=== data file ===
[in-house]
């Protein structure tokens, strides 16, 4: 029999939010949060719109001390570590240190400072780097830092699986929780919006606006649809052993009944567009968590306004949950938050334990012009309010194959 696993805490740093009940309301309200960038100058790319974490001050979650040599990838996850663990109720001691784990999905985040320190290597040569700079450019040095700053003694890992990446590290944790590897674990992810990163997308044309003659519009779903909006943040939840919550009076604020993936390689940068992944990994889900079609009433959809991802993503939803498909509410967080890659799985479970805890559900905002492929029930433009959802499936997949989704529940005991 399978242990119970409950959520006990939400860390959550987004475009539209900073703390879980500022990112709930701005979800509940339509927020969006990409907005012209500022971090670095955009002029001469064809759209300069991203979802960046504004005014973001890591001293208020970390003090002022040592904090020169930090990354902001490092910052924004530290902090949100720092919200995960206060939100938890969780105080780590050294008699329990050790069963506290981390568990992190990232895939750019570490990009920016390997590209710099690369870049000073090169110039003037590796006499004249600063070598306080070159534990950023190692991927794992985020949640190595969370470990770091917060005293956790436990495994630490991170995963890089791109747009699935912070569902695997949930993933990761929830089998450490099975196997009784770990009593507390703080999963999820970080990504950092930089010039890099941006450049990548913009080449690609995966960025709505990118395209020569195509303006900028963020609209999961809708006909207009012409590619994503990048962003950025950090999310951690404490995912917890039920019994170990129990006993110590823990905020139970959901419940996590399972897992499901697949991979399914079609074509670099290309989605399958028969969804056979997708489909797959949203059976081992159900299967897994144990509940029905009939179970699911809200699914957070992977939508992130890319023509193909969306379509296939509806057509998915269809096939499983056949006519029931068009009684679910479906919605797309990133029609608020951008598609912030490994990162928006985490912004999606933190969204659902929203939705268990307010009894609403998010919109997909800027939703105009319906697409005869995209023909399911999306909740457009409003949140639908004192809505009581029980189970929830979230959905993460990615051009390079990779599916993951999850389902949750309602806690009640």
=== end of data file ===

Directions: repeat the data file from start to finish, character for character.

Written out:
[in-house]
């Protein structure tokens, strides 16, 4: 029999939010949060719109001390570590240190400072780097830092699986929780919006606006649809052993009944567009968590306004949950938050334990012009309010194959 696993805490740093009940309301309200960038100058790319974490001050979650040599990838996850663990109720001691784990999905985040320190290597040569700079450019040095700053003694890992990446590290944790590897674990992810990163997308044309003659519009779903909006943040939840919550009076604020993936390689940068992944990994889900079609009433959809991802993503939803498909509410967080890659799985479970805890559900905002492929029930433009959802499936997949989704529940005991 399978242990119970409950959520006990939400860390959550987004475009539209900073703390879980500022990112709930701005979800509940339509927020969006990409907005012209500022971090670095955009002029001469064809759209300069991203979802960046504004005014973001890591001293208020970390003090002022040592904090020169930090990354902001490092910052924004530290902090949100720092919200995960206060939100938890969780105080780590050294008699329990050790069963506290981390568990992190990232895939750019570490990009920016390997590209710099690369870049000073090169110039003037590796006499004249600063070598306080070159534990950023190692991927794992985020949640190595969370470990770091917060005293956790436990495994630490991170995963890089791109747009699935912070569902695997949930993933990761929830089998450490099975196997009784770990009593507390703080999963999820970080990504950092930089010039890099941006450049990548913009080449690609995966960025709505990118395209020569195509303006900028963020609209999961809708006909207009012409590619994503990048962003950025950090999310951690404490995912917890039920019994170990129990006993110590823990905020139970959901419940996590399972897992499901697949991979399914079609074509670099290309989605399958028969969804056979997708489909797959949203059976081992159900299967897994144990509940029905009939179970699911809200699914957070992977939508992130890319023509193909969306379509296939509806057509998915269809096939499983056949006519029931068009009684679910479906919605797309990133029609608020951008598609912030490994990162928006985490912004999606933190969204659902929203939705268990307010009894609403998010919109997909800027939703105009319906697409005869995209023909399911999306909740457009409003949140639908004192809505009581029980189970929830979230959905993460990615051009390079990779599916993951999850389902949750309602806690009640």